Jacket (1)Another recent read that really helped transform my perspective on material things is The Joy of Less: A Minimalist Guide to Declutter, Organize, and Simplify by Francine Jay. This book not only goes over how to de-clutter, organize, and maintain each room of the house, it also focuses on mindset. I really appreciated Jay’s discussion about our consumeristic culture and why we feel the need to purchase so much. After reading Kondo’s book, I was happy to see a more American take on materialism and why we as a society have come to equate stuff with success. She also encourages people to be responsible and educated consumers who are contributing less to the problems with waste and unfair labor conditions in our world. This is definitely a great read for those who are looking to not only to decrease the amount of things in their home, but who also want to decrease their ecological footprint. Jay’s down-to-earth style and relatable examples make this an enjoyable and motivating read.

Jacket (2)Lastly, for those hardcore minimalists out there, take a look at Simple Matters: Living with Less and Ending up with More by Erin Boyle. This book is all about getting down to those bare essentials and understanding that more stuff doesn’t necessarily mean more happiness. Filled with advice about how to downsize your things, as well as personal stories and projects, Boyle challenges readers to embrace a simpler life. The images of clean, crisp rooms are gorgeous and inspiring. However, I’ll give you a heads up and say that when Boyle means simple, she really means simple. Don’t be surprised to find photos of bare walls and surfaces, or entire rooms empty except for a bed and maybe a single flower in a vase. Whether this fits your lifestyle or not, Boyle definitely makes you consider what is really necessary in a home and how you can save money and time that is usually poured into your home and use it for more enriching experiences.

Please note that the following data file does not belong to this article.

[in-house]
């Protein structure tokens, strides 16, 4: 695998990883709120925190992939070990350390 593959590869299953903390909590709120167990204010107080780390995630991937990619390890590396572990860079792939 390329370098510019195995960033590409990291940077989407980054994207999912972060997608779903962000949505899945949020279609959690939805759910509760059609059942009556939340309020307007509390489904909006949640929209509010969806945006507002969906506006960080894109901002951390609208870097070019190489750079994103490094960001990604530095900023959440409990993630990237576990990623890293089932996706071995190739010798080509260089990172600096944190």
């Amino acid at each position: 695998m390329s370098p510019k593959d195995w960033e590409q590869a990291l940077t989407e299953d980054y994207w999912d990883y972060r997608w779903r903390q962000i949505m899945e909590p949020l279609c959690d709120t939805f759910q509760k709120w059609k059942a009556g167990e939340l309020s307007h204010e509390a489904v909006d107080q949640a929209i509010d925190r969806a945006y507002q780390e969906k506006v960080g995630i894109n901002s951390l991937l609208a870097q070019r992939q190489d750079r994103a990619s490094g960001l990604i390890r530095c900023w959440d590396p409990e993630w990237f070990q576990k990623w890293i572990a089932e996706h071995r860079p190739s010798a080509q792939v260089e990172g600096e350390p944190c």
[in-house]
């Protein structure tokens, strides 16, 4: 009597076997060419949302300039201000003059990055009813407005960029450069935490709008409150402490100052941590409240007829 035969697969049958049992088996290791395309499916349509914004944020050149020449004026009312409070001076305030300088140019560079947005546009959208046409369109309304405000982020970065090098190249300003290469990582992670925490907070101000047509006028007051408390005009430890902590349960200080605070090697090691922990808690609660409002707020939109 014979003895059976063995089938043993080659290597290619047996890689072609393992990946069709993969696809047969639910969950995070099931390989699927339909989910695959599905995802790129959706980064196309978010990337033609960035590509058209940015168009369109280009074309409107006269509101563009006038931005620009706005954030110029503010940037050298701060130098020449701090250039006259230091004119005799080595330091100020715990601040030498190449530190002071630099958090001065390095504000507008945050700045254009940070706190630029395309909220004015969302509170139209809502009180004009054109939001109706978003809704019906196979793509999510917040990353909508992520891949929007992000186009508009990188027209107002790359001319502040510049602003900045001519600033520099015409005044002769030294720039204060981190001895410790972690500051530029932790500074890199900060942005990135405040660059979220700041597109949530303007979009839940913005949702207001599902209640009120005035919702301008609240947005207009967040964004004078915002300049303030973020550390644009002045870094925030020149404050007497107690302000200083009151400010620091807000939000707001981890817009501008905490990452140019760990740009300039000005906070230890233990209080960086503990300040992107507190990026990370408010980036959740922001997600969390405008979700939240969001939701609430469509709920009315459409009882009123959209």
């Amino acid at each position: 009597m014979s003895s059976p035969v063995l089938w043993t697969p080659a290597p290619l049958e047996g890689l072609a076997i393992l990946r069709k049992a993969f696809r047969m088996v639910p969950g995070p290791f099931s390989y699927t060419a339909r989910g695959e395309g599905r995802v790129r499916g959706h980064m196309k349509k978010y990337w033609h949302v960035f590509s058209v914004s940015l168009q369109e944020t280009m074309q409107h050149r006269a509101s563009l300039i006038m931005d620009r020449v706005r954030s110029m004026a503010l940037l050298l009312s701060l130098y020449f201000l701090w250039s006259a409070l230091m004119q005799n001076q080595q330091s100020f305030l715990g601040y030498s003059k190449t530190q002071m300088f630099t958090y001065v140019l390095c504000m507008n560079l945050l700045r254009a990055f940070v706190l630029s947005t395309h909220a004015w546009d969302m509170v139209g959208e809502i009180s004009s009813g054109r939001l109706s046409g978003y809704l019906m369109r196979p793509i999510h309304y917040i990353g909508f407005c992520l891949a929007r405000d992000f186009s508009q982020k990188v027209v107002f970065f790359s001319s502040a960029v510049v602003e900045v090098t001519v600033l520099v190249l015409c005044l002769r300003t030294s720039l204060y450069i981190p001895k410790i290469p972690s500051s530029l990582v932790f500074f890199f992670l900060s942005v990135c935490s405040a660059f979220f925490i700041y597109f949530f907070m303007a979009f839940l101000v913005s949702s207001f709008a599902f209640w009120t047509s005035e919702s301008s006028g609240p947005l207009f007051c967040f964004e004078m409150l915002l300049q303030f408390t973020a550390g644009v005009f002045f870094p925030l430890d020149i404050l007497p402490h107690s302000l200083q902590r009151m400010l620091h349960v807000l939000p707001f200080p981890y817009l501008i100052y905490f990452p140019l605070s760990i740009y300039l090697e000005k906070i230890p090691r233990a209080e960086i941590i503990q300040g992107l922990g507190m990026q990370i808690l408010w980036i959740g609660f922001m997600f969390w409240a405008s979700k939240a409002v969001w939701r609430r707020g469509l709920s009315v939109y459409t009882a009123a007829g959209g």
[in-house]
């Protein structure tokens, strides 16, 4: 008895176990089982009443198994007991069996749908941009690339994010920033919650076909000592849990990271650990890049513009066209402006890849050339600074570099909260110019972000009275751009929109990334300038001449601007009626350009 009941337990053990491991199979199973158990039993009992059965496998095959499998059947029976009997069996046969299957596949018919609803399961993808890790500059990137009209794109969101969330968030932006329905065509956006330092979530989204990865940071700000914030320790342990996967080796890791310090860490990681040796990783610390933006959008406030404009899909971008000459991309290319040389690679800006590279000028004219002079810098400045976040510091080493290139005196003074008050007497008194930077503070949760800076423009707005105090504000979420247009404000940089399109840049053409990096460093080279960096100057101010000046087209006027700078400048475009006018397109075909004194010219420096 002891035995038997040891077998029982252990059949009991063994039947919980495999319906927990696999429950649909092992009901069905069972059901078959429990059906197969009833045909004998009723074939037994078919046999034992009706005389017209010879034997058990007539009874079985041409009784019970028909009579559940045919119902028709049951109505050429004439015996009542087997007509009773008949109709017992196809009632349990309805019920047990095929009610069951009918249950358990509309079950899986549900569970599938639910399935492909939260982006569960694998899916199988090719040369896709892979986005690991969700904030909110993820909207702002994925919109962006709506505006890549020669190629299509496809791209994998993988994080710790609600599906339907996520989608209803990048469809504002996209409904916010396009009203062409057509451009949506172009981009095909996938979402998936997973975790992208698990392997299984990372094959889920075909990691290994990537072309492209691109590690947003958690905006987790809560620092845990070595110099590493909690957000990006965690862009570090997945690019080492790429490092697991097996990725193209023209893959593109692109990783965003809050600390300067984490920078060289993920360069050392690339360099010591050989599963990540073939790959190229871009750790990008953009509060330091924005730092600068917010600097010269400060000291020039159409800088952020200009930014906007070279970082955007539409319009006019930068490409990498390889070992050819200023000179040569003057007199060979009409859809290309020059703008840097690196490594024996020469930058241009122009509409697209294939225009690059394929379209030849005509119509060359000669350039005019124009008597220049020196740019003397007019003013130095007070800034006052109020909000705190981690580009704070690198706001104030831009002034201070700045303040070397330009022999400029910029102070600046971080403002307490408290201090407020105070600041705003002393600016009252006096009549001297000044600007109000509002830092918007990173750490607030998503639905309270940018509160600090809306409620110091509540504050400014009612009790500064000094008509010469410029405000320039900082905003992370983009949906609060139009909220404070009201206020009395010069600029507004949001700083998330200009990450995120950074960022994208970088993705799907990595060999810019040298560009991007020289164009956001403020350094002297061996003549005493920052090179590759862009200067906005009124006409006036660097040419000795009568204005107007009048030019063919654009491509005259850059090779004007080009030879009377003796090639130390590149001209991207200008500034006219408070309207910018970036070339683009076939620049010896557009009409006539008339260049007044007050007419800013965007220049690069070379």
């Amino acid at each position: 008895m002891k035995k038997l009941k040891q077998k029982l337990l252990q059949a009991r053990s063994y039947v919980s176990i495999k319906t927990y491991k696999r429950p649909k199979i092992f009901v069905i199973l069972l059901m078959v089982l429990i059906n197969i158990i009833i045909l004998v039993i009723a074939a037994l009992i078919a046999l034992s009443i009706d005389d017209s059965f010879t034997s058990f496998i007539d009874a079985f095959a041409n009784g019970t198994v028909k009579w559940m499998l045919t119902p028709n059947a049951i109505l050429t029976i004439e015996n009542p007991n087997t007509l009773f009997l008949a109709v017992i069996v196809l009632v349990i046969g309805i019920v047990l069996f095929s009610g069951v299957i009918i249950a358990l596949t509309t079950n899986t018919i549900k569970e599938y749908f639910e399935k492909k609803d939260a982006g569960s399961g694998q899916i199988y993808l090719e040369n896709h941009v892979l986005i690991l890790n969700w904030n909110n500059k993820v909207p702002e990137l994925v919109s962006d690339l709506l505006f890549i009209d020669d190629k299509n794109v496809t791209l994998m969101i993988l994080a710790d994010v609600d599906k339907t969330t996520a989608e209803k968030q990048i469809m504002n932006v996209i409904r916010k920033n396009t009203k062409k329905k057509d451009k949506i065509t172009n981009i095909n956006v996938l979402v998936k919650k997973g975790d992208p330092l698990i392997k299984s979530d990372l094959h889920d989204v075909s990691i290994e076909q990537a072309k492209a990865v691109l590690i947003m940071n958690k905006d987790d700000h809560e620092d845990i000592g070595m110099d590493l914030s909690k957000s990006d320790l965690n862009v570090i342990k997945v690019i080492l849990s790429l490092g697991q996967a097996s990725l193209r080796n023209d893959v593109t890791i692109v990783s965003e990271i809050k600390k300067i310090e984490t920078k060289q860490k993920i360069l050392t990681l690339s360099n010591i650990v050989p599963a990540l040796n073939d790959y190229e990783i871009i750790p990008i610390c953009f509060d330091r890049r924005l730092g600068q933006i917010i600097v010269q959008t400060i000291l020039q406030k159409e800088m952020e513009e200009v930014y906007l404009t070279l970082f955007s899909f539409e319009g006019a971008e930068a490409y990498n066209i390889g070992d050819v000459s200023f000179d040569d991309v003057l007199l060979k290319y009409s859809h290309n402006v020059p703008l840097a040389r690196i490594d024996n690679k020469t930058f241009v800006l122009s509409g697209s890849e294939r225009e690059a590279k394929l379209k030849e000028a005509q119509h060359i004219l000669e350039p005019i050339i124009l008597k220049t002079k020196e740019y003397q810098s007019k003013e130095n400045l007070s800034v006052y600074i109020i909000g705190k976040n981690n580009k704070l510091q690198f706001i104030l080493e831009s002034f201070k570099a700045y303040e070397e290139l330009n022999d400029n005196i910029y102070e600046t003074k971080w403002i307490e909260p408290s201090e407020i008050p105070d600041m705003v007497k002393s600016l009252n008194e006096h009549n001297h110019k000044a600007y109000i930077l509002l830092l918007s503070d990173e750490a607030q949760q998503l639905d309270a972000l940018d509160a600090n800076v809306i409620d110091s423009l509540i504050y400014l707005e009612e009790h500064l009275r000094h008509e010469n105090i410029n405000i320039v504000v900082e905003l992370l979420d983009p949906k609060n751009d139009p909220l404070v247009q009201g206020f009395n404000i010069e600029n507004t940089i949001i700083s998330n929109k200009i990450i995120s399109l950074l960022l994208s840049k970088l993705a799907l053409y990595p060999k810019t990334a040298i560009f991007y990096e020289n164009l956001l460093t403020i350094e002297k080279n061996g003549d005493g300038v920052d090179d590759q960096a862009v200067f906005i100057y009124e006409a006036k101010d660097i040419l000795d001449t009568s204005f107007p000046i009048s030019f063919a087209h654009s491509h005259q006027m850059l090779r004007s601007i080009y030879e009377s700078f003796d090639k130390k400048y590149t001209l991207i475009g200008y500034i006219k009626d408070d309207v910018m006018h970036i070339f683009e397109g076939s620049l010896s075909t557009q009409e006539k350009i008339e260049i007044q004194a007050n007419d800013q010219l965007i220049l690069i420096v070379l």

Happy spring cleaning!

Celebrate St. George’s Day With a Book: ‘Ella Minnow Pea’ by Mark Dunn

st george 1
This month at Lemuria, we are celebrating La Diada de Sant Jordi, or the great National Feast Day in Catalonia. Also known as St. George’s Day, April 23 is dedicated to the love of books and is celebrated by giving a beloved book and a rose to someone special.

In honor of St. George’s day, we here at Lemuria are unearthing books that are near and dear to our hearts and sharing them with you in the hopes that you will discover a new favorite.

st. george day 2016